Method 1: Using Spark Tester
A spark tester provides a quick and easy way to test your ignition coil. And the good news is that besides the spark tester there is nothing more you need, and you will also not require any special skills. Also, you can buy one for just a few bucks.
Here are the few steps to follow.
Step 1: Switch off the engine and then disconnect the ignition coil from the spark plug.
Step 2: Connect spark tester to the coil output on one end and the other end to the spark plug.
Step 3: Now start the engine and check whether the spark tester light will flash. If the light flashes, it means the ignition coil is okay and if it does not, it means it is faulty.
Method 2: Using OBD2 Scanner
Another relatively easy method of testing an ignition coil will entail using an OBD2 scanner, and this is even more useful if the check engine light comes on.
An OBD 2 scanner will give you the specific error code which you can use to determine whether the ignition coil is faulty or the engine has a different issue.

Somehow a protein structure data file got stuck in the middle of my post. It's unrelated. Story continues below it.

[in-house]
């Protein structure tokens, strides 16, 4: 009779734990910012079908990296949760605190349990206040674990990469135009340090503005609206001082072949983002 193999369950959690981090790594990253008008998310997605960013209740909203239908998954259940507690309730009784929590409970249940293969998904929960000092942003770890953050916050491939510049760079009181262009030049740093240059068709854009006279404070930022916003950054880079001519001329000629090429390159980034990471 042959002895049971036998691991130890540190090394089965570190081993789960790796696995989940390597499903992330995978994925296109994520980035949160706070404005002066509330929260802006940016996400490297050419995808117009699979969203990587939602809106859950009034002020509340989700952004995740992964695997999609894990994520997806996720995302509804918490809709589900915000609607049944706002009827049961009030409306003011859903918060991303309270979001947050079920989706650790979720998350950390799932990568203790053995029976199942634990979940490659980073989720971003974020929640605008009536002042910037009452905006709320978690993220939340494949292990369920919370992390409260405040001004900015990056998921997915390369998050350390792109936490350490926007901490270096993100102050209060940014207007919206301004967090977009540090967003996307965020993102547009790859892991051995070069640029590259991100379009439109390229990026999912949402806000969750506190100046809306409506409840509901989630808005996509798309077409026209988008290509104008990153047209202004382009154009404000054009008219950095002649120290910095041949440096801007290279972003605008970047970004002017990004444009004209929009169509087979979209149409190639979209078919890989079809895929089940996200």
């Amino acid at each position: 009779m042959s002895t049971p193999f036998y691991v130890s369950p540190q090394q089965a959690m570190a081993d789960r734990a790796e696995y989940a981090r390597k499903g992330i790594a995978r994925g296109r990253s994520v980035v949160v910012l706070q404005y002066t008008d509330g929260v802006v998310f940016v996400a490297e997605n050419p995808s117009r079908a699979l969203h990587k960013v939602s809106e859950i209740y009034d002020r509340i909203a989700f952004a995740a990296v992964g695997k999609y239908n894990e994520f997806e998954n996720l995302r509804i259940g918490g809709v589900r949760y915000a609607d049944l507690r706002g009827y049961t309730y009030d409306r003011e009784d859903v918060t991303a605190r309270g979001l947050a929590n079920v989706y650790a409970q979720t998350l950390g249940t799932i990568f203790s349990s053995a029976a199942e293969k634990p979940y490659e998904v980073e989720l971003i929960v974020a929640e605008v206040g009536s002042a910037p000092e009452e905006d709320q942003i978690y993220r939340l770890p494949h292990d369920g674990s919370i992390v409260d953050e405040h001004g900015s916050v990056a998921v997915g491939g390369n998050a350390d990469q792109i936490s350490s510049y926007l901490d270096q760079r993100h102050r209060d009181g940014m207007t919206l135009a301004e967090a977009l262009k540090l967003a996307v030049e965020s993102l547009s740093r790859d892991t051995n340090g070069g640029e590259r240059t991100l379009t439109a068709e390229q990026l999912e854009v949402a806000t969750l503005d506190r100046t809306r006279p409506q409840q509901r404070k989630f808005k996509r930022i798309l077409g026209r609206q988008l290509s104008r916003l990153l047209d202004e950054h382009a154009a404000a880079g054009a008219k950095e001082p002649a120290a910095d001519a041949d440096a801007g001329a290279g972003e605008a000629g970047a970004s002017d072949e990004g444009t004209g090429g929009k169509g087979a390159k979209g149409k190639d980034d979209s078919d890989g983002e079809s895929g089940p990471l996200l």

Here is what you need to do.
Step 1: Switch of the engine and connect the OBD 2 scanner on the vehicle's port (usually under the driver’s side of the dash)
Step 2: Now turn the key on to power the scanner.
Step 3: Press the scan button and allow the scanner to scan and display the error codes. The error codes displayed should let you know if you have a bad ignition coil.
How to Replace the Ignition Coil
Once you have ascertained that you have a bad ignition coil, now it is time to fix it. And here the best fix will be to replace the faulty one with a new one because there is hardly any permanent repair that can be done.
Also, it is possible to do the replacement on your own at home provided you have the right replacement part and tools.
Things You Need
- Appropriate screwdriver
- Torque wrench
- Safety goggles and gloves
- LED flashlight for illumination
Step 1: Switch Off Vehicle
Before you start working on the vehicle, you will first need to switch it off and allow it a few minutes for the engine to cool down to make it safe to work on. And once cooled down, you should disconnect the battery's negative terminal to ensure no power is still following through.
Step 2: Locate the Ignition Coil
This step might require you to refer to your vehicle’s manual or do a quick online search if you are not sure how the ignition coil looks like. But, if you know how it looks, locating it should be easy as it will typically be attached to the engine block and placed on top of the engine.